[Zope] Ghost objects and memory usage

Tim Peters tim.peters at gmail.com
Wed Feb 23 08:56:49 EST 2005

[Etienne Labuschagne]
> I have a very long running process which causes the Zope process to
> eventually eat up all the RAM in my PC.  I have tried changing the
> object cache sizes to no avail.  Zope sticks to the cache parameters
> fairly well (it doesn't overshoot the target by much).  The number of
> ghost objects do keep on increasing, however.  Does a ghost object use
> the full amount of RAM (for that typical type of object) or is it only
> an empty shell?

Ghosts are still Python objects, and still consume non-trivial memory,
but typically much less than a non-ghost object of the same type. 
Exact details depend on exact versions of Zope and Python in use;
here's a typical detailed analysis:


In that version, each ghost consumed 96 bytes.

> How do I get Zope to delete/unload these objects manually?

In general, you cannot force this.  A ghost is a Python object, and
like any other Python object, stays in memory until its reference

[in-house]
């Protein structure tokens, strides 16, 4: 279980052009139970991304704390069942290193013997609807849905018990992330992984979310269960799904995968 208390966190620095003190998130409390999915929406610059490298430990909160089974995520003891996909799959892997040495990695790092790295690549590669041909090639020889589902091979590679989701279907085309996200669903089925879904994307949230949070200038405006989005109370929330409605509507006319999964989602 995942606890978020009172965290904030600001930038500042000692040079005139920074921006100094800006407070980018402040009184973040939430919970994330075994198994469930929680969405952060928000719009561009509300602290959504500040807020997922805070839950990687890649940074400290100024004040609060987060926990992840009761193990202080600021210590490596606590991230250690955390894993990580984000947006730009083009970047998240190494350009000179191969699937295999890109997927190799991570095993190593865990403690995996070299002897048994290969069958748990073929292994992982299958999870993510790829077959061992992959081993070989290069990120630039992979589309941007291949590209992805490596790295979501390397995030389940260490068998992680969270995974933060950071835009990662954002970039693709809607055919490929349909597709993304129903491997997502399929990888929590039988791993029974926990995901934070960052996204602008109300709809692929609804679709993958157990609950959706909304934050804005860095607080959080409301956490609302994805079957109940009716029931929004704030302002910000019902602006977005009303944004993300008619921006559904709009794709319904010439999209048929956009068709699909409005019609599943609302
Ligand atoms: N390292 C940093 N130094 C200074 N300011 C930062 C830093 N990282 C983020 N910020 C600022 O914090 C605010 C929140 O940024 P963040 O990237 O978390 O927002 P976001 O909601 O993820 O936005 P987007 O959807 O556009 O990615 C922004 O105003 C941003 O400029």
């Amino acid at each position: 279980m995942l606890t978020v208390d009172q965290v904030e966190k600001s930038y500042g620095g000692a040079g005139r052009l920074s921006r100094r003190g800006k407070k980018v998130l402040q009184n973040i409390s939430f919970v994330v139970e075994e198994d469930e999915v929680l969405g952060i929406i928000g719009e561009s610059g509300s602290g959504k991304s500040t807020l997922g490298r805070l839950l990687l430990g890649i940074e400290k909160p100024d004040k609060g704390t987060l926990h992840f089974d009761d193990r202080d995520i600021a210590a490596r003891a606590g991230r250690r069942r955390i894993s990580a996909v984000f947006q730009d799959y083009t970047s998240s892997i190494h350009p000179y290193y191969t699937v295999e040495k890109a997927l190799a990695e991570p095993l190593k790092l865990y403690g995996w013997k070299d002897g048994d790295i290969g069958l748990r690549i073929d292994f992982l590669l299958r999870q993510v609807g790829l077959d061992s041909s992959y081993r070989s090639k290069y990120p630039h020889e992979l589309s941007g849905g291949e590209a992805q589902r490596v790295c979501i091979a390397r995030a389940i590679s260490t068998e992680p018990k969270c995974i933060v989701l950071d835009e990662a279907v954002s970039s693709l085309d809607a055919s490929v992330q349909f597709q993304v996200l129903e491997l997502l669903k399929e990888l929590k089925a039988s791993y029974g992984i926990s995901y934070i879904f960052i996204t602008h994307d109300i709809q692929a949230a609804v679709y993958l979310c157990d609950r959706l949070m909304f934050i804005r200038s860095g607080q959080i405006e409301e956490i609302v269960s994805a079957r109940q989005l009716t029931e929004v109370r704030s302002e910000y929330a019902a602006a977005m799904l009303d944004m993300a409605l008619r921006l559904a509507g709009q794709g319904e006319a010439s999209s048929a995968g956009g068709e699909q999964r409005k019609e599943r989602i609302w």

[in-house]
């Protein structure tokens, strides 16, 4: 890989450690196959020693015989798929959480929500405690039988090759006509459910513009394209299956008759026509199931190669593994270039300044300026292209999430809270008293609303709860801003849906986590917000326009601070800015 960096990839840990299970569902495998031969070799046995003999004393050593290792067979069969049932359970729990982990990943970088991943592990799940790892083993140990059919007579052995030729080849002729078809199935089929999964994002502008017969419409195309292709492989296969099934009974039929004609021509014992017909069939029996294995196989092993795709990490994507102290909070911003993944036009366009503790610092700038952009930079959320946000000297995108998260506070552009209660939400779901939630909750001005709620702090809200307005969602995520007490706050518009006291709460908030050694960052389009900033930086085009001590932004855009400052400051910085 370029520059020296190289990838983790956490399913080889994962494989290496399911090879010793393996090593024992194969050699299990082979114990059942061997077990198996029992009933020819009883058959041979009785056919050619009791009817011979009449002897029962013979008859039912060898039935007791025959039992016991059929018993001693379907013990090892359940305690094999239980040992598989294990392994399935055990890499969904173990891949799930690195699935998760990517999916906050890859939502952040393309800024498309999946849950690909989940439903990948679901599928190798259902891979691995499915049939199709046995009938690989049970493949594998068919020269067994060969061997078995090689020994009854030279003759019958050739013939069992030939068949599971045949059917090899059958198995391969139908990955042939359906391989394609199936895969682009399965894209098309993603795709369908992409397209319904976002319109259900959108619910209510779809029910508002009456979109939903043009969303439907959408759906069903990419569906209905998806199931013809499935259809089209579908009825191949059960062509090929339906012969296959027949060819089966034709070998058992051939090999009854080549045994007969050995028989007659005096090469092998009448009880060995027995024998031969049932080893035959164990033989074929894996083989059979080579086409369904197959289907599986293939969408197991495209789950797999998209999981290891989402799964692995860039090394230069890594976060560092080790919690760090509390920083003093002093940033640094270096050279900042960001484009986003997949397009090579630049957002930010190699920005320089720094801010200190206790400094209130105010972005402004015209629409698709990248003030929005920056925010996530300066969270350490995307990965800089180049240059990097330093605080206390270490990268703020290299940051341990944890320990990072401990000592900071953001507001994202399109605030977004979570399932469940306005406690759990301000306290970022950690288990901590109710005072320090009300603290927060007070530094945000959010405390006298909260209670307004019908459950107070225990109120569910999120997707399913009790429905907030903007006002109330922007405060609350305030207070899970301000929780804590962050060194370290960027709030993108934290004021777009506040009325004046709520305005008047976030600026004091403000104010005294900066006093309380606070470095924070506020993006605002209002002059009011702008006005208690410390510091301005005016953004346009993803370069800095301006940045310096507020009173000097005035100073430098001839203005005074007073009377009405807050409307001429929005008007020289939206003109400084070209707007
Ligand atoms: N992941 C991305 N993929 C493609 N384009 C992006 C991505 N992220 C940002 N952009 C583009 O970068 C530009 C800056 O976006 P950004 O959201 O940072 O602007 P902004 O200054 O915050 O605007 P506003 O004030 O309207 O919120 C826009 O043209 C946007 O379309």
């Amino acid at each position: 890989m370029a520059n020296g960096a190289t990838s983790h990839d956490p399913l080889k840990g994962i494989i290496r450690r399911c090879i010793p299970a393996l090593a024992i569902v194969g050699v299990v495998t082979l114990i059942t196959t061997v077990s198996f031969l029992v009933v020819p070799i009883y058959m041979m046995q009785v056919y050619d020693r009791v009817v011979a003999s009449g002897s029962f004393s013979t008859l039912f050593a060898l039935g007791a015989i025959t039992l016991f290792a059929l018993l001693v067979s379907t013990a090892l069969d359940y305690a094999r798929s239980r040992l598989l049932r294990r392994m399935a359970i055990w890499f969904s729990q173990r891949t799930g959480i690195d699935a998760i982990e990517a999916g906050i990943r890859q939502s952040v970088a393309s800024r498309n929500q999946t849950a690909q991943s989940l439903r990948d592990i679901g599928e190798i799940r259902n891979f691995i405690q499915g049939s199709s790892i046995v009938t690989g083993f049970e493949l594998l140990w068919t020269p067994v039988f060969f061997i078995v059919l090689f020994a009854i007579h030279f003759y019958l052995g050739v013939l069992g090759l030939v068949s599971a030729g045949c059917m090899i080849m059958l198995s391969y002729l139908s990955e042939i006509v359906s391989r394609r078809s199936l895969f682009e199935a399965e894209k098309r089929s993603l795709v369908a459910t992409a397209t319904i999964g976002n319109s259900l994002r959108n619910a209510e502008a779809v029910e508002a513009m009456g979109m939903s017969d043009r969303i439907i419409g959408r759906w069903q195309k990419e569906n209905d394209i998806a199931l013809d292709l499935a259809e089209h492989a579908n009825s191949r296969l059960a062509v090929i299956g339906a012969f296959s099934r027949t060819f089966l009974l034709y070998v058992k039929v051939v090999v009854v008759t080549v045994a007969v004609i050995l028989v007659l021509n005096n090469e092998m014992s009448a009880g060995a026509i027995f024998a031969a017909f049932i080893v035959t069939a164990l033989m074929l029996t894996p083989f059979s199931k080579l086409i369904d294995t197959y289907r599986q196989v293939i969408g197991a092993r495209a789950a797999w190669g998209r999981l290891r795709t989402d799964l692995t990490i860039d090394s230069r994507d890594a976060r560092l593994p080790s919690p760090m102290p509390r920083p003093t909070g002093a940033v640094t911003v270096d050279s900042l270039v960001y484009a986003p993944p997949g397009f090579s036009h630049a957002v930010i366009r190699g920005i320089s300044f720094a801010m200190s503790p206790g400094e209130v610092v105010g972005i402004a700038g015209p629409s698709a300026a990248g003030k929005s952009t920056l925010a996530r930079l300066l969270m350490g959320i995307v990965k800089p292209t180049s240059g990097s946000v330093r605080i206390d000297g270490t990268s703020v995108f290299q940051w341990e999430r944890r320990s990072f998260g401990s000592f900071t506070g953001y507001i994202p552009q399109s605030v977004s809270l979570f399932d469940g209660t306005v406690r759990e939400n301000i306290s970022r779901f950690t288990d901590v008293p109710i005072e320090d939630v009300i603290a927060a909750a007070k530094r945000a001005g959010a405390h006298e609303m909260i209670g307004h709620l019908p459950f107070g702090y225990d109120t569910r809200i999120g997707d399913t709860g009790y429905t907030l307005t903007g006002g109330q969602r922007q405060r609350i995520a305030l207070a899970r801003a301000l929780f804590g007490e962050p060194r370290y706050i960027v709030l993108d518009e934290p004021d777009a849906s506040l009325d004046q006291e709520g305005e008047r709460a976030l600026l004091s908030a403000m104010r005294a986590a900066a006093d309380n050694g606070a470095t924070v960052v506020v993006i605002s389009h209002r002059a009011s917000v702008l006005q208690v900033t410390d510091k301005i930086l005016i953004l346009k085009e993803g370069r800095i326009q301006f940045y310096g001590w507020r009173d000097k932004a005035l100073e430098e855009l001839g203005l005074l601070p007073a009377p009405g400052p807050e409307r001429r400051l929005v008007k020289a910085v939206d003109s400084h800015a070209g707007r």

count falls to 0.

> B.t.w. I have tried numerous ways to do the long running process including:
> One thread that get_transaction().commit() every now and again
> Get new thread, do a few transactions, commit, close thread, wash,
> rinse, repeat (yes, I know the pitfalls with opening new threads into
> Zope - I end up reusing one connector from the pool over and over
> again).
> The above made no difference to the fact that eventually, memory will run out.
> The process makes changes to many objects and creates many new
> objects.  It takes a long time to complete (typically a day or more).
> If I know the ghost objects does not use up memory,

They do.

> I can hunt for memory leaks in my own code,

That's still a good idea.

> but currently the only thing that increases and increases is the number of
> ghost objects.

Which does account for memory use increasing and increasing.

A typical cause is appending objects to a list, or inserting them in a
dict, where the list or dict stays alive, and not removing them. 
Those objects can never go away then, although it doesn't stop them
from becoming ghosts.  Heh -- Jim Fulton cut the memory use of the
Zope3 test suite by 300MB just last week by fixing one of those.

Such errant code may be inside Zope or inside products you've
installed or inside your own code.  It can be hard to track down. 
It's least likely (but not impossible) to be inside Zope, just because
the odds favor that someone else would have noticed it before.

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